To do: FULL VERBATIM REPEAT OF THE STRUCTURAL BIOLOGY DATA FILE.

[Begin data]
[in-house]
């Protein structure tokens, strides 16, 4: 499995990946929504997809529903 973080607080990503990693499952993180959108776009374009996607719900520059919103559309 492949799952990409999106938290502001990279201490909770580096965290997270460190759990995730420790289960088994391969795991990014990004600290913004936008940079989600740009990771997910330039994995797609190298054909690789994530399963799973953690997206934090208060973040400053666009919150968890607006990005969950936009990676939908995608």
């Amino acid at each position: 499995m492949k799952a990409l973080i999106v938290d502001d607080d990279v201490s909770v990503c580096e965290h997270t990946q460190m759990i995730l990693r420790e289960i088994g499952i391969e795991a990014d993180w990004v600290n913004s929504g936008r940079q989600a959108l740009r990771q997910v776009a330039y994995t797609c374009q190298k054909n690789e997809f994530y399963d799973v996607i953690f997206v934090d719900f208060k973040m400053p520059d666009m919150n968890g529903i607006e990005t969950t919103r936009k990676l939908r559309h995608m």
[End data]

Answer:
[in-house]
């Protein structure tokens, strides 16, 4: 499995990946929504997809529903 973080607080990503990693499952993180959108776009374009996607719900520059919103559309 492949799952990409999106938290502001990279201490909770580096965290997270460190759990995730420790289960088994391969795991990014990004600290913004936008940079989600740009990771997910330039994995797609190298054909690789994530399963799973953690997206934090208060973040400053666009919150968890607006990005969950936009990676939908995608």
């Amino acid at each position: 499995m492949k799952a990409l973080i999106v938290d502001d607080d990279v201490s909770v990503c580096e965290h997270t990946q460190m759990i995730l990693r420790e289960i088994g499952i391969e795991a990014d993180w990004v600290n913004s929504g936008r940079q989600a959108l740009r990771q997910v776009a330039y994995t797609c374009q190298k054909n690789e997809f994530y399963d799973v996607i953690f997206v934090d719900f208060k973040m400053p520059d666009m919150n968890g529903i607006e990005t969950t919103r936009k990676l939908r559309h995608m």